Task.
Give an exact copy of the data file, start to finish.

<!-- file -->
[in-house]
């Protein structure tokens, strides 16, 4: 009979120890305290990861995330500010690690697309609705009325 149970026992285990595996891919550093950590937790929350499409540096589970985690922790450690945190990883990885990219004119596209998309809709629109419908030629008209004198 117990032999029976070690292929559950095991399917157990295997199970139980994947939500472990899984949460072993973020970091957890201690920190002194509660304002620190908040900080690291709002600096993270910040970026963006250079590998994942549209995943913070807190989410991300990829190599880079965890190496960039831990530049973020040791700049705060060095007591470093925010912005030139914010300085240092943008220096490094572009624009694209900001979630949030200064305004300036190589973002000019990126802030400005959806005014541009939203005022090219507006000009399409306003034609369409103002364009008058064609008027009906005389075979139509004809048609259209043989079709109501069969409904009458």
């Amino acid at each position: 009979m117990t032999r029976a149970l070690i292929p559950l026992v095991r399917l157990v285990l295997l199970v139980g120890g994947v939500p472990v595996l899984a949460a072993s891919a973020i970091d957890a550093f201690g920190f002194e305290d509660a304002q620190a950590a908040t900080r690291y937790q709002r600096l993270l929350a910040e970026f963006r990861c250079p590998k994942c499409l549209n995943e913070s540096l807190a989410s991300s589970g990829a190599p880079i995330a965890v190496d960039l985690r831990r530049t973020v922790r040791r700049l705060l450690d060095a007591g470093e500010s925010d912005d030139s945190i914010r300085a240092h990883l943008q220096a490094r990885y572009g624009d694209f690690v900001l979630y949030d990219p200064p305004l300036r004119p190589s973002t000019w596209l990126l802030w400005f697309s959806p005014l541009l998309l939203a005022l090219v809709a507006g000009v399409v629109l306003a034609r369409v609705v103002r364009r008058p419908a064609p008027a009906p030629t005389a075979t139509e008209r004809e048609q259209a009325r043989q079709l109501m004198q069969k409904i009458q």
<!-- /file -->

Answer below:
[in-house]
């Protein structure tokens, strides 16, 4: 009979120890305290990861995330500010690690697309609705009325 149970026992285990595996891919550093950590937790929350499409540096589970985690922790450690945190990883990885990219004119596209998309809709629109419908030629008209004198 117990032999029976070690292929559950095991399917157990295997199970139980994947939500472990899984949460072993973020970091957890201690920190002194509660304002620190908040900080690291709002600096993270910040970026963006250079590998994942549209995943913070807190989410991300990829190599880079965890190496960039831990530049973020040791700049705060060095007591470093925010912005030139914010300085240092943008220096490094572009624009694209900001979630949030200064305004300036190589973002000019990126802030400005959806005014541009939203005022090219507006000009399409306003034609369409103002364009008058064609008027009906005389075979139509004809048609259209043989079709109501069969409904009458």
């Amino acid at each position: 009979m117990t032999r029976a149970l070690i292929p559950l026992v095991r399917l157990v285990l295997l199970v139980g120890g994947v939500p472990v595996l899984a949460a072993s891919a973020i970091d957890a550093f201690g920190f002194e305290d509660a304002q620190a950590a908040t900080r690291y937790q709002r600096l993270l929350a910040e970026f963006r990861c250079p590998k994942c499409l549209n995943e913070s540096l807190a989410s991300s589970g990829a190599p880079i995330a965890v190496d960039l985690r831990r530049t973020v922790r040791r700049l705060l450690d060095a007591g470093e500010s925010d912005d030139s945190i914010r300085a240092h990883l943008q220096a490094r990885y572009g624009d694209f690690v900001l979630y949030d990219p200064p305004l300036r004119p190589s973002t000019w596209l990126l802030w400005f697309s959806p005014l541009l998309l939203a005022l090219v809709a507006g000009v399409v629109l306003a034609r369409v609705v103002r364009r008058p419908a064609p008027a009906p030629t005389a075979t139509e008209r004809e048609q259209a009325r043989q079709l109501m004198q069969k409904i009458q």